Now What Do The Browns Do With Their Latest Would-Be Offensive Superstar, Kareem Hunt?

Kareem Hunt looks to join one of the NFL's top rushers in the Browns backfield.

Kareem Hunt looks to join one of the NFL's top rushers in the Browns backfield.

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Editor's note: Tony Grossi is a Cleveland Browns analyst for and 850 ESPN Cleveland.

On Wednesday, Baker Mayfield spent 15 minutes in front of the media firing squad deflecting questions about why the offense has underperformed for the majority of eight games.

“We have to stay the course,” the Browns’ quarterback said about five times.

And now, here comes Kareem Hunt into the equation.

They haven’t figured out how to get the ball consistently to Odell Beckham Jr. and Jarvis Landry, or how to integrate Rashard Higgins, Mayfield’s personal security blanket a year ago.

And now there’s Hunt, too.

They haven’t figured out how to maximize Nick Chubb, one of the NFL’s premier backs, and force themselves to hammer Chubb near the goal line to solve their red zone woes.

And now there’s Hunt.

They can’t explain why they keep forcing the ball to drive-killers Antonio Callaway, Demetrius Harris and Dontrell Hilliard. Game after game, these are the players getting the ball in critical situations and fumbling the opportunities with penalties, deflections turned into interceptions, and missed routes and assignments.

And now there’s Hunt.

Yes, the long wait is over for Kareem Hunt. Reinstated from NFL suspension and finishing his third week of practice, the former NFL rushing champion and John Dorsey reclamation project is ready to play Sunday against the Buffalo Bills.

What could go wrong?

More importantly, what could go right?

They have a plan: Hunt last played in a meaningful game for the Kansas City Chiefs on Nov. 19, 2018.

Eleven days later, the Chiefs released Hunt when a video published by TMZ proved Hunt was untruthful to his employer about the unsavory events in a Cleveland apartment complex nine months earlier. The video showed Hunt shoving and kicking a woman, which was not what Hunt said happened.

In February, Hunt was rescued from his short oblivion by Dorsey, who drafted him for Kansas City in 2017. In March, the NFL handed down an eight-game suspension for violations of the player conduct policy. Hunt participated in the Browns offseason program and training camp and played sparingly in the preseason games.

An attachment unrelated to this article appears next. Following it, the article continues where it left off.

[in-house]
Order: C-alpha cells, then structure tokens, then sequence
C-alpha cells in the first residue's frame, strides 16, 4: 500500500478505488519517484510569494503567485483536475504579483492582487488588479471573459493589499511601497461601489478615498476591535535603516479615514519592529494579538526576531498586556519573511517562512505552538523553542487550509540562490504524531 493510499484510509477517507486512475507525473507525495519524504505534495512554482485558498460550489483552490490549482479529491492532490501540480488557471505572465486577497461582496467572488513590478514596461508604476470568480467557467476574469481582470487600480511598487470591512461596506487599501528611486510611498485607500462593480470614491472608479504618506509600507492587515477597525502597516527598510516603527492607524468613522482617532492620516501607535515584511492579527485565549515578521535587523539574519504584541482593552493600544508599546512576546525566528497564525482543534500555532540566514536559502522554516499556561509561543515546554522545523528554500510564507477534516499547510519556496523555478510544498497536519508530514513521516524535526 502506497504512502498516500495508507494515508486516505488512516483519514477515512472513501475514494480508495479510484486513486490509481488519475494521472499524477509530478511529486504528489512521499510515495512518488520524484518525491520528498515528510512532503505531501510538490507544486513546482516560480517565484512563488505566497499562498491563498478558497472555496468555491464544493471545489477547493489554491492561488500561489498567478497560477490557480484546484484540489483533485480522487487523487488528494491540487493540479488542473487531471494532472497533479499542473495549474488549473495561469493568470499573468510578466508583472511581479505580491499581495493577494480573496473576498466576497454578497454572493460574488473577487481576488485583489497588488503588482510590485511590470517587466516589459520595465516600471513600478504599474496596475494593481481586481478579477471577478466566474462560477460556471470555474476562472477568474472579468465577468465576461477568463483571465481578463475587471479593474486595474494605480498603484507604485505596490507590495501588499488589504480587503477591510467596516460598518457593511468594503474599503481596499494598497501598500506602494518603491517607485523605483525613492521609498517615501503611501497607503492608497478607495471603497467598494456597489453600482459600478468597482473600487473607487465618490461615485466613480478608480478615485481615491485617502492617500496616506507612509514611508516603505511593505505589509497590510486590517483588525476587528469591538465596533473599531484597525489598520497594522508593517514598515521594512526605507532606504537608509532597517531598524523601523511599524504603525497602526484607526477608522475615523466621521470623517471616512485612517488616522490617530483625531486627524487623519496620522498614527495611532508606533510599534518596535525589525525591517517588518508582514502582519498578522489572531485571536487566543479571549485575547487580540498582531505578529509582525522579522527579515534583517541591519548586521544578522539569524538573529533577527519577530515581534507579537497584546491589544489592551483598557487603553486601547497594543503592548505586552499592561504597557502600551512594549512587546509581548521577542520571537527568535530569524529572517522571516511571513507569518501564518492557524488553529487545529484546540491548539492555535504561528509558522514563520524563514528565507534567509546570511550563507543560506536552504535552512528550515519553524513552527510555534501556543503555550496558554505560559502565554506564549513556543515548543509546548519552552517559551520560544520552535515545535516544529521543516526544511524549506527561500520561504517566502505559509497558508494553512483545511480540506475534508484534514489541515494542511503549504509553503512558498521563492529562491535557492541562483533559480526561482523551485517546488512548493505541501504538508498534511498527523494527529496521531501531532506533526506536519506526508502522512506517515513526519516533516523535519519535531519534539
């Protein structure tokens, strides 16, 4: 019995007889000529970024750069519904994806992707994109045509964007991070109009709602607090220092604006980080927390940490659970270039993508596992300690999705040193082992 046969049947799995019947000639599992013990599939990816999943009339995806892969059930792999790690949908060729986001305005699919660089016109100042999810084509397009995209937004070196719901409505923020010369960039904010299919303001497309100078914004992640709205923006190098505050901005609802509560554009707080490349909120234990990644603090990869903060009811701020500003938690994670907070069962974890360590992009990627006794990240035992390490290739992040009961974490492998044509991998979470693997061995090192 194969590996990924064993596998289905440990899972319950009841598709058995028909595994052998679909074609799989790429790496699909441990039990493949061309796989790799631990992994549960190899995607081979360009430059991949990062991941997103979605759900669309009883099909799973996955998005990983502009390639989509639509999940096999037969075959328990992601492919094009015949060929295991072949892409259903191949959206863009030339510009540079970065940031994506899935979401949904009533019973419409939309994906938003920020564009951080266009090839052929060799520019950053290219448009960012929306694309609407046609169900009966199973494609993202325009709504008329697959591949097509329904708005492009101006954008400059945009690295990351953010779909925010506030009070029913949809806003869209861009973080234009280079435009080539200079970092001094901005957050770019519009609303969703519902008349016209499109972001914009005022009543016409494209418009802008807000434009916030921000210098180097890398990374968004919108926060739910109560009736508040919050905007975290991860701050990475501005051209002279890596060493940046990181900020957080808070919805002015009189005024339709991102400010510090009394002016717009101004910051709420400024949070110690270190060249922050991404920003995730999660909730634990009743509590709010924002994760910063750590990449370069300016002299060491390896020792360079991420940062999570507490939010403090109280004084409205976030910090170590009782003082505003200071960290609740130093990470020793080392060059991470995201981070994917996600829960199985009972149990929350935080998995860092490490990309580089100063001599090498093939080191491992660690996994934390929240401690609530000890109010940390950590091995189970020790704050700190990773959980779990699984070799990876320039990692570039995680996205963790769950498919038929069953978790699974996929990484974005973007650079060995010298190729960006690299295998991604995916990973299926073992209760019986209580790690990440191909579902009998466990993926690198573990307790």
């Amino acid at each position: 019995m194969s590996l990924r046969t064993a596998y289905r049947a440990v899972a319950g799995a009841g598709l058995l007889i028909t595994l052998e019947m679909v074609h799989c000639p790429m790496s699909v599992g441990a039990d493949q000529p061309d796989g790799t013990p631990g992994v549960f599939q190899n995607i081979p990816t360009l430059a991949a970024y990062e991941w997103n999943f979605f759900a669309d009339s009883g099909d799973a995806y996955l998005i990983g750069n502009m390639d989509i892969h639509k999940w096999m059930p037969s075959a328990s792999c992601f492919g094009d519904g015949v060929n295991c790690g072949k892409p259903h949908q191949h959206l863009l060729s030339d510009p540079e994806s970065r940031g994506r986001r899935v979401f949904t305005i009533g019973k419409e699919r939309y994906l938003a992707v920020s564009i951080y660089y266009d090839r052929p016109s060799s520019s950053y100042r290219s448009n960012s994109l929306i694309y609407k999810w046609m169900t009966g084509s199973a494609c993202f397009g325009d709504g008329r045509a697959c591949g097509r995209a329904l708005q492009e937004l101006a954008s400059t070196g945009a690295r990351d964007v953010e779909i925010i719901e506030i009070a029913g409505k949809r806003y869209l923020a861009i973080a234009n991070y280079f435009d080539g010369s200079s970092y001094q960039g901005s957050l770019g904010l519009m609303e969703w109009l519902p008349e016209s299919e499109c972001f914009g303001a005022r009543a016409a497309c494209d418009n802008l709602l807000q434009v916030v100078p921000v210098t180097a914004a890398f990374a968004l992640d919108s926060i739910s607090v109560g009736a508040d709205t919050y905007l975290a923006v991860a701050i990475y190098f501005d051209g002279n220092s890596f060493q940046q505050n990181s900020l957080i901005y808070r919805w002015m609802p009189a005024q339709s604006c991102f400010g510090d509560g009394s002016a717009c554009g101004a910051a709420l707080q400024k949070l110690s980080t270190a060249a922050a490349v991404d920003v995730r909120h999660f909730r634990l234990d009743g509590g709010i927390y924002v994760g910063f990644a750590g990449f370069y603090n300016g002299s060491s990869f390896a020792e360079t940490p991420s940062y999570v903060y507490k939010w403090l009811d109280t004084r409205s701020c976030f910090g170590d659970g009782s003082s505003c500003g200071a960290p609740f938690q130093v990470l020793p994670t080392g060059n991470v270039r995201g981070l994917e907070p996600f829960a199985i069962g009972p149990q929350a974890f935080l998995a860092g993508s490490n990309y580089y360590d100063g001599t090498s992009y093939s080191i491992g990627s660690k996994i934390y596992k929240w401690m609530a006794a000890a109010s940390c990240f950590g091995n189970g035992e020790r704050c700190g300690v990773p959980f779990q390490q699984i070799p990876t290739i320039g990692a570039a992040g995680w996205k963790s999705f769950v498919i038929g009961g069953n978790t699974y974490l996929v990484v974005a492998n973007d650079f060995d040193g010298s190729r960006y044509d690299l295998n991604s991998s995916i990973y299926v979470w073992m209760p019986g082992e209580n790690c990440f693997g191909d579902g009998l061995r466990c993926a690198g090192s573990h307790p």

He had sports hernia surgery on Aug. 29, was OK’d to return to practice on Oct. 21, and was reinstated on Monday.

Now what?

“He will definitely have a role,” said coach Freddie Kitchens.

“We are hoping for an immediate impact,” said Mayfield.

At his best for Kansas City, Hunt was dynamic running with the ball, whether handed or thrown to him.

As a rookie in 2017, Hunt led the NFL in rushing with 1,327 yards and added 455 on 53 receptions. He had eight touchdowns rushing and three receiving. That was the year Patrick Mahomes sat behind veteran quarterback Alex Smith.

In 2018, with quarterback Mahomes setting the NFL ablaze in his MVP season, Hunt had 824 rushing yards and 378 receiving through 11 games. He scored 14 touchdowns, seven each running and receiving.

I asked Mayfield if he considered Hunt a more valuable asset in the running game or the passing game.

“I would say Kareem is just an all-around great player,” he answered. “We will see as the week pans out with what we want to do to utilize him. I think he does both the passing game and the running game. He is a threat in both.”

Solution or complication?: At first glance, Chubb would appear to lose some game reps as a result of Hunt’s arrival.

But Chubb, the consummate pro and teammate, the most selfless player to wear a Browns uniform since Earnest Byner, claims he could care less how Hunt’s arrival affects his play time.

“I can do whatever,” he said. “I can play the role of being the main guy or sharing carries. Like in college, the first part of my career I carried the load, and in the second part, I split carries [with Sony Michel] and that is probably more beneficial for the whole team. It is all about the team for me. Whatever we can do to win, I am all for it.”

I asked guard Joel Bitonio if Hunt’s arrival complicates the Browns’ offensive issues or solves them.

“I don’t think it complicates anything,” he said. “I think anytime you can bring in another talented player, it adds another option. He’s catching passes, blocking, running … it gives us another playmaker to get the ball in his hands.”

I don’t see Chubb and Hunt as the reincarnation of 1985 1,000-yard backs Kevin Mack and Byner, with one lead-blocking for the other. But I do see them both on the field together, with Kitchens motioning one or the other into a flex position or in the slot or lined up wide as a receiver. Or maybe keeping them both in the backfield and giving Mayfield options to hand off or throw off a play-fake.

“It will just mess with their eyes a little bit,” Chubb said of opposing defenses. “They will not know what we are doing if it is a run or if it is some type of pass. They will have to think for a split second and that is all we need to get the play going and make something happen.”

Bitonio said, “They’re both weapons … honestly, we have some stuff planned. We can’t divulge too much. I think it’s exciting to just get another weapon out there. You have both guys on the field, or one on the field and the other one resting, You’re going to get the best version of each guy.”

No team in the NFL has a pair of premier running backs like Chubb and Hunt.

I think a Chubb and Hunt tandem could be dynamite.

Of course, I thought a Landry and Beckham tandem would be dynamite.